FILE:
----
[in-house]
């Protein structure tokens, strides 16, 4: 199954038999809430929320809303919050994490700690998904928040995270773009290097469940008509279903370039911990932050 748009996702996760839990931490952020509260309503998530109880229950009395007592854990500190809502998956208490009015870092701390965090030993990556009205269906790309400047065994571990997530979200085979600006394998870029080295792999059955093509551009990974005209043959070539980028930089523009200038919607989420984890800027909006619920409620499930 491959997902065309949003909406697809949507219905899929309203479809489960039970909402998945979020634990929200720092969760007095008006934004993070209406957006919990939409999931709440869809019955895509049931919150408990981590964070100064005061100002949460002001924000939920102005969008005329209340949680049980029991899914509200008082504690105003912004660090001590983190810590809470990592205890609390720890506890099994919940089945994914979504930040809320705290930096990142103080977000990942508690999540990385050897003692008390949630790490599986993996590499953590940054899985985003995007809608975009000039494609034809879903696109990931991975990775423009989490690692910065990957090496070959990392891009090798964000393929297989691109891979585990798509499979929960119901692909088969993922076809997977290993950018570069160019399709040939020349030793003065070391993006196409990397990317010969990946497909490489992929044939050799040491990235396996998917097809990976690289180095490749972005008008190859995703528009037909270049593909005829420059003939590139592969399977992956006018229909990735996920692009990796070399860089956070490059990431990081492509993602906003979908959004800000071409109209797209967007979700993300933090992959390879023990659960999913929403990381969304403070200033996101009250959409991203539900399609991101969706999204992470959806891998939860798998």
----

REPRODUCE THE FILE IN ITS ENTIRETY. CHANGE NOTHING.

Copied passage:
[in-house]
């Protein structure tokens, strides 16, 4: 199954038999809430929320809303919050994490700690998904928040995270773009290097469940008509279903370039911990932050 748009996702996760839990931490952020509260309503998530109880229950009395007592854990500190809502998956208490009015870092701390965090030993990556009205269906790309400047065994571990997530979200085979600006394998870029080295792999059955093509551009990974005209043959070539980028930089523009200038919607989420984890800027909006619920409620499930 491959997902065309949003909406697809949507219905899929309203479809489960039970909402998945979020634990929200720092969760007095008006934004993070209406957006919990939409999931709440869809019955895509049931919150408990981590964070100064005061100002949460002001924000939920102005969008005329209340949680049980029991899914509200008082504690105003912004660090001590983190810590809470990592205890609390720890506890099994919940089945994914979504930040809320705290930096990142103080977000990942508690999540990385050897003692008390949630790490599986993996590499953590940054899985985003995007809608975009000039494609034809879903696109990931991975990775423009989490690692910065990957090496070959990392891009090798964000393929297989691109891979585990798509499979929960119901692909088969993922076809997977290993950018570069160019399709040939020349030793003065070391993006196409990397990317010969990946497909490489992929044939050799040491990235396996998917097809990976690289180095490749972005008008190859995703528009037909270049593909005829420059003939590139592969399977992956006018229909990735996920692009990796070399860089956070490059990431990081492509993602906003979908959004800000071409109209797209967007979700993300933090992959390879023990659960999913929403990381969304403070200033996101009250959409991203539900399609991101969706999204992470959806891998939860798998």